This bar directly references back to the hook where the character in the story (addressed in second person) has a lost concept of time, immortally unchanged like a ghost.

What’s also interesting about this bar is that it transitions perfectly into the verse in multiple ways.

It brings to attention the stagnant and lost mindset that the character has, which is the setting for this verse in the song. The actual mind of the character is drawn out like a tangible place. A place that is very rejecting, and deleterious of past memories. A very blank, lonely, and mundane state of mind that prefers being void from human interaction. This is described in the next line (among others):

“That’s what it’s like being a NEET,

then you get all neat”

A NEET(Not in Education, Employment, or Training) being a layabout who stays at home and doesn’t do much of anything, and rhyming with the homophone “neat” showing that they live unfulfilled and must occupy with idle cleaning. This also begins a very aggressive rhyme pattern:

“cleaning the house, the defeat,

makes you plow.

Don’t have the passion right now to”

The contrast of this bar from the non-rhyming of opening bar breaks listeners into the second verse and sets the pace for it. This bar is so aggressive for several reasons. First, that the rhyme scheme and cadence are very intricate, following an AA-BA-B-B pattern where house is used as an internal rhyme that is later pushed out as an end rhyme which sets the simpler pattern for the rest of the verse after a transition using another faster paced rhyme:

“talk with you, walk with you”

That point brings me to this: the sudden aggressiveness is the frustration of the narrator of dealing with this character. The first two lines are a very vague and somewhat glazed-over description that the narrator uses to describe the character’s mindset, but when digging deeper it becomes a source of frustration. Then the simplifying of the cadence/rhyme scheme is the calming down and acceptance of this setting. “Don’t have the passion right now” is a verbal sigh of exasperation and ceasing to struggle to hold onto the relationship. “talk with you, walk with you, do the same things like Geminis, how the stars move” is a very repetitive (yet not redundant) overstatement used as a device to show how close knit this relationship was. They talked together, they walked together, they were like twins. They revolved in the same pattern like the stars seem to do in the night sky.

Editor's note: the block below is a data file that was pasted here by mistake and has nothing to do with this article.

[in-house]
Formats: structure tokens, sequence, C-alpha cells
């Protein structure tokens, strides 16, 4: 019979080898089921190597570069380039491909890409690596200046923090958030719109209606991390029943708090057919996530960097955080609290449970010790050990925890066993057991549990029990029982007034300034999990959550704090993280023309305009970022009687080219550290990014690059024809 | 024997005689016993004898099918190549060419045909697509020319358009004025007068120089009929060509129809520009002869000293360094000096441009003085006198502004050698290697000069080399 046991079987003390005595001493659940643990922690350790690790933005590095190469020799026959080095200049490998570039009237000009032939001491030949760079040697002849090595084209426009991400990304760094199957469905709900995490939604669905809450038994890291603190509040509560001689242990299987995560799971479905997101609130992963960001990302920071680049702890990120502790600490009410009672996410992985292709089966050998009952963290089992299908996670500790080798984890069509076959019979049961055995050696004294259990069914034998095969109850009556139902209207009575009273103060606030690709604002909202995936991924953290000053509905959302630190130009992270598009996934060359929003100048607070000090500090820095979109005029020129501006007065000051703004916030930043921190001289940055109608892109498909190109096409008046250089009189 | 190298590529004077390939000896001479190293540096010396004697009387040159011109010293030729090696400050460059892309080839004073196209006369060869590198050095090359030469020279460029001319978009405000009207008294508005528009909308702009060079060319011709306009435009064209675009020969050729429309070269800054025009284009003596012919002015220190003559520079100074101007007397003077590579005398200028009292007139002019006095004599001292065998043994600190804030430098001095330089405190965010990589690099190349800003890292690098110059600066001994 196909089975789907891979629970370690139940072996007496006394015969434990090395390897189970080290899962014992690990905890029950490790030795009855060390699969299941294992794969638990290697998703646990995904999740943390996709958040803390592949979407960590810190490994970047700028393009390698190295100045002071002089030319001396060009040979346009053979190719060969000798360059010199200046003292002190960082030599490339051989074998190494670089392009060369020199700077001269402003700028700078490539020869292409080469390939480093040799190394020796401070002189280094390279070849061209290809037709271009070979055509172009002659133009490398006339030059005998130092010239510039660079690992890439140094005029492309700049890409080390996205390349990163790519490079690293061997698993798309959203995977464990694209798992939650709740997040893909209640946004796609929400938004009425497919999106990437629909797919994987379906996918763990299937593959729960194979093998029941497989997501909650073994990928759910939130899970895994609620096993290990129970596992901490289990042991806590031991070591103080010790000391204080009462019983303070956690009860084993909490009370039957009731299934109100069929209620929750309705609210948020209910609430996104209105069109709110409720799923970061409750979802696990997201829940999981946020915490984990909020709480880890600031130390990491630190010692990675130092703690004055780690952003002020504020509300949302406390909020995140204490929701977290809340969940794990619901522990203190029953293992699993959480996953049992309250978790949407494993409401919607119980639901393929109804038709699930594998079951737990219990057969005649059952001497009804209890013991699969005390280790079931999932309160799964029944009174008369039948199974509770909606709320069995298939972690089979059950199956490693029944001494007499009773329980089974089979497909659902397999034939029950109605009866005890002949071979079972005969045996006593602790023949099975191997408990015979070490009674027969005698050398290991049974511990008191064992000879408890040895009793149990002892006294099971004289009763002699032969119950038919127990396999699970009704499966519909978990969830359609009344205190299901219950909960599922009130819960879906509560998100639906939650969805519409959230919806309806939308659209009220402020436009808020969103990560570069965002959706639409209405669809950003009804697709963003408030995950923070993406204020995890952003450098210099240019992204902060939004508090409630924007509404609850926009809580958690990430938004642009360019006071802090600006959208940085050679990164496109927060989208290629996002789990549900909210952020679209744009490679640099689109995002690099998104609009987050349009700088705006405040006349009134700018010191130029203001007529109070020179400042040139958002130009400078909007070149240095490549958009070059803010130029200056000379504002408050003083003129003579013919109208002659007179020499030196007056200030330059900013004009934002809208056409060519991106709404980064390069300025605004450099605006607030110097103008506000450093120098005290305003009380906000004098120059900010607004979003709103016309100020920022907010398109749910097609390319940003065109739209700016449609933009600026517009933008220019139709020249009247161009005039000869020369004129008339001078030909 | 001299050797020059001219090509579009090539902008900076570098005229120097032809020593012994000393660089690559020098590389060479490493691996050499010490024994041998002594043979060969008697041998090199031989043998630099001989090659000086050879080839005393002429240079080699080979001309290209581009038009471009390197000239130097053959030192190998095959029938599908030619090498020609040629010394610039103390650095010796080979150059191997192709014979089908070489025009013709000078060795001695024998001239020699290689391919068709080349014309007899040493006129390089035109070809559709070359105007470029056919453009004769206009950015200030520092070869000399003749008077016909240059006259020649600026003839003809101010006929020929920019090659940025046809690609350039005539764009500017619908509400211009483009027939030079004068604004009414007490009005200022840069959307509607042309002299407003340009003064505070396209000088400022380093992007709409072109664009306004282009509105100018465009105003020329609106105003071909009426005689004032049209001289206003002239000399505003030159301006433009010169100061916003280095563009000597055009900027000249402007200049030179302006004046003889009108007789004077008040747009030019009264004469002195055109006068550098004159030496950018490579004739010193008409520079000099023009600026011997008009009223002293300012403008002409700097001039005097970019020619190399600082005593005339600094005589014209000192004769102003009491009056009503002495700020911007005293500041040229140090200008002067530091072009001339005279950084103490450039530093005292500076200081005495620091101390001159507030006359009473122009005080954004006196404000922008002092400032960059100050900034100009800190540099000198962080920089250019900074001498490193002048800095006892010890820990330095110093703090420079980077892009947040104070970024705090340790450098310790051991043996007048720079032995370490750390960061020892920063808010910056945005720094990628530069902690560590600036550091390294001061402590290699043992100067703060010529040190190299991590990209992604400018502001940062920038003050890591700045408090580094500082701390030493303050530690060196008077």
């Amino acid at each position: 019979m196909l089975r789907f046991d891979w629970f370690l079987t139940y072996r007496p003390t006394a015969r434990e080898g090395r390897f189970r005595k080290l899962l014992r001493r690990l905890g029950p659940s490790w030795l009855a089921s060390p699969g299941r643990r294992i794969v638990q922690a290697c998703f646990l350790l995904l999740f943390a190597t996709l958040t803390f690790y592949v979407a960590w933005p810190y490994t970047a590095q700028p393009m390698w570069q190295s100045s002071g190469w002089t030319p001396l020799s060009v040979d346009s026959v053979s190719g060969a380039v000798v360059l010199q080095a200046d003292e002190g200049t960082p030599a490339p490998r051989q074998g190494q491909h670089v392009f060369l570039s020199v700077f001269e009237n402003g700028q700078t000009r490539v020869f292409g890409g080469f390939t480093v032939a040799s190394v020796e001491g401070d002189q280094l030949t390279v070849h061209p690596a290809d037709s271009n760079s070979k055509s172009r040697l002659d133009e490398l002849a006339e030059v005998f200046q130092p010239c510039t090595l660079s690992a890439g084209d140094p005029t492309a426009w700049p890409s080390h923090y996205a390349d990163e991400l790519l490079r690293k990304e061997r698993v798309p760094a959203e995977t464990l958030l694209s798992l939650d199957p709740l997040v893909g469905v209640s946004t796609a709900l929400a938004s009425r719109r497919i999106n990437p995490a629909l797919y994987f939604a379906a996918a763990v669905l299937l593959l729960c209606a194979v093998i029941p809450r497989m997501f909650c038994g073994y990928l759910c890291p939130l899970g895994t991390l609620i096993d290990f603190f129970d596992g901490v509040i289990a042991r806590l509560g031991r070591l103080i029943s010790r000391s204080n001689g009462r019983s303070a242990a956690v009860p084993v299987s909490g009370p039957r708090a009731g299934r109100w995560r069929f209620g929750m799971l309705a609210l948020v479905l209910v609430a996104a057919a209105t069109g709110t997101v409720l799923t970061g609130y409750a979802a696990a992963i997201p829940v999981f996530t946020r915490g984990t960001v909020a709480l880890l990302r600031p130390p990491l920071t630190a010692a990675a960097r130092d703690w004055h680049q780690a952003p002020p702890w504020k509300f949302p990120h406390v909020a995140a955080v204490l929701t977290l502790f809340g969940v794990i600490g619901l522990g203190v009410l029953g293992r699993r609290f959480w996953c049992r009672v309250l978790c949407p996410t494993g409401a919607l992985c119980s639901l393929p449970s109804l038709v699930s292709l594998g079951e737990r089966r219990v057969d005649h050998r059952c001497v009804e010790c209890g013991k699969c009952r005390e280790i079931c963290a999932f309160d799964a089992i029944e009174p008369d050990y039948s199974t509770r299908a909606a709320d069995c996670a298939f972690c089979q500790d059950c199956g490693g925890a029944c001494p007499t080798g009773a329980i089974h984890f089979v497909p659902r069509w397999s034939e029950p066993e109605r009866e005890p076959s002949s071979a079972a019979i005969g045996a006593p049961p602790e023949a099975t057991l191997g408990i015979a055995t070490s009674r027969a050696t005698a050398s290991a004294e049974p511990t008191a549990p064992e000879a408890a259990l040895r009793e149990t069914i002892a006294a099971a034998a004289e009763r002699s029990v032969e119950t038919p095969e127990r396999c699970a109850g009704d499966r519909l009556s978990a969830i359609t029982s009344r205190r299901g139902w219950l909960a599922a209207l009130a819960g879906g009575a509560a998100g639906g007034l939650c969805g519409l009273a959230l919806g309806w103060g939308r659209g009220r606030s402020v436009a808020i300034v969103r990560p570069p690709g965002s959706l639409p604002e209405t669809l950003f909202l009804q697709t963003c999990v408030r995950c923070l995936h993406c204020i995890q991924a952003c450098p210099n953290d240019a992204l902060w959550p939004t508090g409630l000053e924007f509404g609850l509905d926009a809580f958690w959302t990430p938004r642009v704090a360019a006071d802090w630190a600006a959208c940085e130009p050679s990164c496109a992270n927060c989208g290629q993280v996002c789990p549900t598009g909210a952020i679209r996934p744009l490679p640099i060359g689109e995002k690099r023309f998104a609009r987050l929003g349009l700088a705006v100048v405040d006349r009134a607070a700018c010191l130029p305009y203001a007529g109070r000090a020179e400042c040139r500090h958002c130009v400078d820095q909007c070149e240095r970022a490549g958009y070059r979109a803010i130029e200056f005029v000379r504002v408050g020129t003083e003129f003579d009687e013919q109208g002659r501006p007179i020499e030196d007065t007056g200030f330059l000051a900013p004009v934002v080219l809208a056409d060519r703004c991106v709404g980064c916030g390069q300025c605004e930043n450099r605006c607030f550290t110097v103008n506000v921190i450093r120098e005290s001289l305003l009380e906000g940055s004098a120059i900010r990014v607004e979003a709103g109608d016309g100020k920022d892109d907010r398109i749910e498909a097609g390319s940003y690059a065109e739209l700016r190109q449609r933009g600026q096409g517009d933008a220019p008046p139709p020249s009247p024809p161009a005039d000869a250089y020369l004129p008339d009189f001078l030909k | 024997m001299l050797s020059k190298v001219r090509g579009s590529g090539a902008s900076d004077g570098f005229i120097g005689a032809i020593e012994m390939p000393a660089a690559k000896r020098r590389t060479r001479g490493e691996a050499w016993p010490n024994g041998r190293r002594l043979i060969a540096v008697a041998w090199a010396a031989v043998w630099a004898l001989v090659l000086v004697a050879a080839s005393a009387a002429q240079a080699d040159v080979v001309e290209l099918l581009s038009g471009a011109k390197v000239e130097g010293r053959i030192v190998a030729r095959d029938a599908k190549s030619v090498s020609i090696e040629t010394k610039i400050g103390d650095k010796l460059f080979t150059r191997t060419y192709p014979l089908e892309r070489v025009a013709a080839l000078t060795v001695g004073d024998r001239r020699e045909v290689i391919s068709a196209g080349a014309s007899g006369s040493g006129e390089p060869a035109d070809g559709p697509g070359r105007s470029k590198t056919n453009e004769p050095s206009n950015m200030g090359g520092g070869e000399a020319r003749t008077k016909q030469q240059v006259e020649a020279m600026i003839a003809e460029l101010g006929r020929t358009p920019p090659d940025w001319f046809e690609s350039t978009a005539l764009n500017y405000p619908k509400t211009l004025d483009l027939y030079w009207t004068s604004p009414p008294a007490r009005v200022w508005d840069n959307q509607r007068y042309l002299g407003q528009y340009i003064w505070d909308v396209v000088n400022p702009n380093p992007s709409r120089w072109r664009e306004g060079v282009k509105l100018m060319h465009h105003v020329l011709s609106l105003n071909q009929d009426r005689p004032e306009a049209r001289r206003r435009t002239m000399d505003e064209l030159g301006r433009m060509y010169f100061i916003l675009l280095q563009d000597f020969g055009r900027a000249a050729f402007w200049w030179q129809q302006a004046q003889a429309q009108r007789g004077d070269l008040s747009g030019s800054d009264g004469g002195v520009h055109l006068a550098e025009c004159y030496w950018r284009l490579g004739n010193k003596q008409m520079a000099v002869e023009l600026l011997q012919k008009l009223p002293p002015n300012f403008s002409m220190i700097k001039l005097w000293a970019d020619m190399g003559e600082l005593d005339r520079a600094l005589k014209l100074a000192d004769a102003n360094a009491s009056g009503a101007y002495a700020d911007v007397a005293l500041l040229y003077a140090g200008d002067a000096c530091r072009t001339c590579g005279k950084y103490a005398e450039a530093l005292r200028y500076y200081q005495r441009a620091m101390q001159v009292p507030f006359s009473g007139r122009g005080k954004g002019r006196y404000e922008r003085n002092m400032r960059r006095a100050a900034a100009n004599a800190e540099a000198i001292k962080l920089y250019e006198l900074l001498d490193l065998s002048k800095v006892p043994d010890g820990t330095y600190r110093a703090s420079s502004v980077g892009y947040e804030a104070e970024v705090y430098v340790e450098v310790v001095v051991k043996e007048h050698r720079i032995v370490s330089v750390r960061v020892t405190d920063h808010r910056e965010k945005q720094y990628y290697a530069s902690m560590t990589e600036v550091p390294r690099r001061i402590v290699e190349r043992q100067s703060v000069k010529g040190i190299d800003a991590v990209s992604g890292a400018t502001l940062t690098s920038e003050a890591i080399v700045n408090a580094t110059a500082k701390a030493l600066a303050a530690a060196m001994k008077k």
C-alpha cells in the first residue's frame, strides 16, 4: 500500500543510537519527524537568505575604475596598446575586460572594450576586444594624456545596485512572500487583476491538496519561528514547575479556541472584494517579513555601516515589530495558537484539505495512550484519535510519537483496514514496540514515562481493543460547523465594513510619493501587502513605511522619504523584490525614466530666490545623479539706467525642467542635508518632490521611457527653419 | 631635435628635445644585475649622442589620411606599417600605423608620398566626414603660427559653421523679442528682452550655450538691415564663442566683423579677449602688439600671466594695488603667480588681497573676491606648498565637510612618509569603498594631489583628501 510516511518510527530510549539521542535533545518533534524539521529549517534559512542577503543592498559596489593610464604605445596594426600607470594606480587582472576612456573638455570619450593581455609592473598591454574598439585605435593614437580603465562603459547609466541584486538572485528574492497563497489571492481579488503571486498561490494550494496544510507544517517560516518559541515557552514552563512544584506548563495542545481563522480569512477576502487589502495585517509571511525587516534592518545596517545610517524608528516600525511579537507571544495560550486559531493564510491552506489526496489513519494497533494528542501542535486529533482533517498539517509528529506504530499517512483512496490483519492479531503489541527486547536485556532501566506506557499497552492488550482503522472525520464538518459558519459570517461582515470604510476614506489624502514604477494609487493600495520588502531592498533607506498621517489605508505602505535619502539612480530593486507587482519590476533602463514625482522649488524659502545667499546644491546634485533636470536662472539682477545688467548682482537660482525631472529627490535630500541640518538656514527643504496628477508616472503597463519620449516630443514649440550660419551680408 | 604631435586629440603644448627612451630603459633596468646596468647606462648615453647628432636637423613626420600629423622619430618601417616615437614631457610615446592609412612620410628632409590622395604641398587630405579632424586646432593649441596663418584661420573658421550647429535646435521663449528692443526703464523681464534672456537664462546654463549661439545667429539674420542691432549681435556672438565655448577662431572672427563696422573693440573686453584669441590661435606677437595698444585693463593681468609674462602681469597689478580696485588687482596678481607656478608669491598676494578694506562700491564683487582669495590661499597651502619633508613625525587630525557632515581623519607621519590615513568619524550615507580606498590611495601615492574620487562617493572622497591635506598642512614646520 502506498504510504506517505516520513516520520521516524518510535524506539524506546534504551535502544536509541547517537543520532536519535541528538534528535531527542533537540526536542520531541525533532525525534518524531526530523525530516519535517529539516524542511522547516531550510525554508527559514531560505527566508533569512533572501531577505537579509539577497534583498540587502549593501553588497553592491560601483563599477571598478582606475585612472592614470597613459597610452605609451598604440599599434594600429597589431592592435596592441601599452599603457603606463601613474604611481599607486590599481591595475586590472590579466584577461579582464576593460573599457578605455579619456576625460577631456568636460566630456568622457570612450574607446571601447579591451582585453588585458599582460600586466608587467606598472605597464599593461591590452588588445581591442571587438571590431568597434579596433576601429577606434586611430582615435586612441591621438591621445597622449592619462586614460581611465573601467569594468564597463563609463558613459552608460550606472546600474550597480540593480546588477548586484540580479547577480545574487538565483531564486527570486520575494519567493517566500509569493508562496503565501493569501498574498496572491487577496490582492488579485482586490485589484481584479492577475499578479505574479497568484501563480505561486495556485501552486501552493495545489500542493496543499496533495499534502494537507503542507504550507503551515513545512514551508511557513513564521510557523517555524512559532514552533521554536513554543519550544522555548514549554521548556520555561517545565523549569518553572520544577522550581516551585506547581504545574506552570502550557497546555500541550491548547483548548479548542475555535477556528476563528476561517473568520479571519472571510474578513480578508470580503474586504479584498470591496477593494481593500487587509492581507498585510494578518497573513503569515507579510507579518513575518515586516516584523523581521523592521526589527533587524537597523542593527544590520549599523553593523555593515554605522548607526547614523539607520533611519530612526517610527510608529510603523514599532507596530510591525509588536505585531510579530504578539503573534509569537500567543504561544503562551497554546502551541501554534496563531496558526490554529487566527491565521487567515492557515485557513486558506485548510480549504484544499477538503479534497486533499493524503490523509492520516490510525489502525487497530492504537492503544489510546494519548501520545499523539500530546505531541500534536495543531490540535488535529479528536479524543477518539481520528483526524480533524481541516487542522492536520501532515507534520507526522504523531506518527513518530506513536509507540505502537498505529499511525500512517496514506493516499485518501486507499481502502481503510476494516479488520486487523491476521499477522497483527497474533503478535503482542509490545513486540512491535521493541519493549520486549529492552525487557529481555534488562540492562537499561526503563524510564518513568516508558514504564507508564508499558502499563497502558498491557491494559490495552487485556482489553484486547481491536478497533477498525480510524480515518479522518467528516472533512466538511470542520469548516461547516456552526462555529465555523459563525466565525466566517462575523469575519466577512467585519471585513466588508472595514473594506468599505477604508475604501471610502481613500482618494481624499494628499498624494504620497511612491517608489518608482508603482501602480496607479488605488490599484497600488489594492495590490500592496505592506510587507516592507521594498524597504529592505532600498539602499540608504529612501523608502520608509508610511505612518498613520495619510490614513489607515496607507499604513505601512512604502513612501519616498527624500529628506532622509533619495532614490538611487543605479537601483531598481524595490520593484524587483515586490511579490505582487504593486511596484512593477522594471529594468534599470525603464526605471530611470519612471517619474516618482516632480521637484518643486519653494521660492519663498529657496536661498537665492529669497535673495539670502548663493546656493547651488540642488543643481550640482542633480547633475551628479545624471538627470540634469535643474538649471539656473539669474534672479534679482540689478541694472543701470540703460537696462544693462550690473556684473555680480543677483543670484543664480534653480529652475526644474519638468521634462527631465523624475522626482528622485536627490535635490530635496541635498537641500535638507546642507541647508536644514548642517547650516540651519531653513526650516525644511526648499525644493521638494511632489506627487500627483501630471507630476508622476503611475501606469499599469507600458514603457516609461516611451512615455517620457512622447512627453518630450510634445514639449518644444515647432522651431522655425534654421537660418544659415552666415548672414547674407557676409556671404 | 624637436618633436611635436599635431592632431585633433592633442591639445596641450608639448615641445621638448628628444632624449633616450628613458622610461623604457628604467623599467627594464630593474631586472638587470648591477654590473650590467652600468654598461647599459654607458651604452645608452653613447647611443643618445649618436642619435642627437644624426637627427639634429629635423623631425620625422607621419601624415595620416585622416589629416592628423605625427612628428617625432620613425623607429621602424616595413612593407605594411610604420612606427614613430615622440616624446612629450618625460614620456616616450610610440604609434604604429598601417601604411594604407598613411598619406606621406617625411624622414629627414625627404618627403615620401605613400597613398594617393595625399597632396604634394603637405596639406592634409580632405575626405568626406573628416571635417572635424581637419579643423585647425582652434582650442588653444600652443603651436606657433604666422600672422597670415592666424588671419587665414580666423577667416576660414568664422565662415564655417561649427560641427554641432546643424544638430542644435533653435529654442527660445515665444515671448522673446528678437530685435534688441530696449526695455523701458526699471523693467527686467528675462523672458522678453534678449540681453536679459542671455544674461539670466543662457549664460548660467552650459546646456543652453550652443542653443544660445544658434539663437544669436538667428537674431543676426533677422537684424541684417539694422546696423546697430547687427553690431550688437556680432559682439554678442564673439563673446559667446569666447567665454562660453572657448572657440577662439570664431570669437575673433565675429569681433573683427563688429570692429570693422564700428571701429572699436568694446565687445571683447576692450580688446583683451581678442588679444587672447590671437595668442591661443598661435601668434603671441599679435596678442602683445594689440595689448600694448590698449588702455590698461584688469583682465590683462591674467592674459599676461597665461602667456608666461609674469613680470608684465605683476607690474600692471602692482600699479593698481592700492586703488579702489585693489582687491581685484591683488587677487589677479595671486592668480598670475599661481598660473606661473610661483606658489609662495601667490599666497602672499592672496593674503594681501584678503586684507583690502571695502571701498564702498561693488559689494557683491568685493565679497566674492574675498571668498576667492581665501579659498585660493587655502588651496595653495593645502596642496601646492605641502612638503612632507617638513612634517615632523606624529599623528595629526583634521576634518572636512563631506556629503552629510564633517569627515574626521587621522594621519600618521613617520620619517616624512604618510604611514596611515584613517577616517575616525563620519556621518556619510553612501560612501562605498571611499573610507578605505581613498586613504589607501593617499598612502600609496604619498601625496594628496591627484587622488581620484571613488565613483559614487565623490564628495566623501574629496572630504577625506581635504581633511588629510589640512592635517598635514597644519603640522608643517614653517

Cleverly, this ties into an onslaught of astrology themed metaphors and references:

“I was a Leo in the sky, now I’m sagging like a Sag

reminiscing real hard on the year we have shared

that goes out to every astrological being that is there”

Pretty apparent, but this is saying this took a bit out pep out the speaker’s step. The wording, repetition and delivery makes the feeling come out of the words. “Leo in the sky” gives the image of a proud king of the jungle standing high over creation with utmost pride; whereas “sagging like a Sag” defines a lowly, rock-kicking persona (even further defined by the pet name for Sagittarius, which pronounces the ‘g’ differently). And “shared” was also spoken in a lower somber tone. yadayada

“you caught the arrow that cupid was trying to aim at your head

not your heart, that’s why you think too much instead.

‘Stead of staying in touch, you try to grow apart”

Adding to the setting of the character’s mindset, the speaker uses cupid’s aim as a metaphor for their approach to the situation. Their approach is loveless and riddled in overthink, making staying in touch needlessly difficult and frustrating.

“What does that say about us?

For real, you keep that state of mind I can’t trust

instead of making memories, you want memorials

everything I paved, you want to bury those”

That says the character wants nothing to do with this situation. As stated before, this person is “rejecting and deleterious”. The expression is that there is no good to be had from this situation, they are denying any chance of a positive relationship or hindsight. “Memories” could be a good remembrance of the experience, but instead the person desires “memorials”, as in dead. Buried. Everything built in the relationship, buried. This mindset drenched in overthink that destroys any “light” or positivity is like a betrayal to the speaker. Considering that once they were peas-in-the-pod or “like Geminis”, the fact that things are the polar opposite just makes the person impossible to trust (considering the diction “can’t”).

I feel like these lines are the key relation of the song to the title.

Be on the lookout for Soule’s Connection project.

LADE Sheds Light on His New ‘YORK’ Brand and Talks Hip-Hop Revolution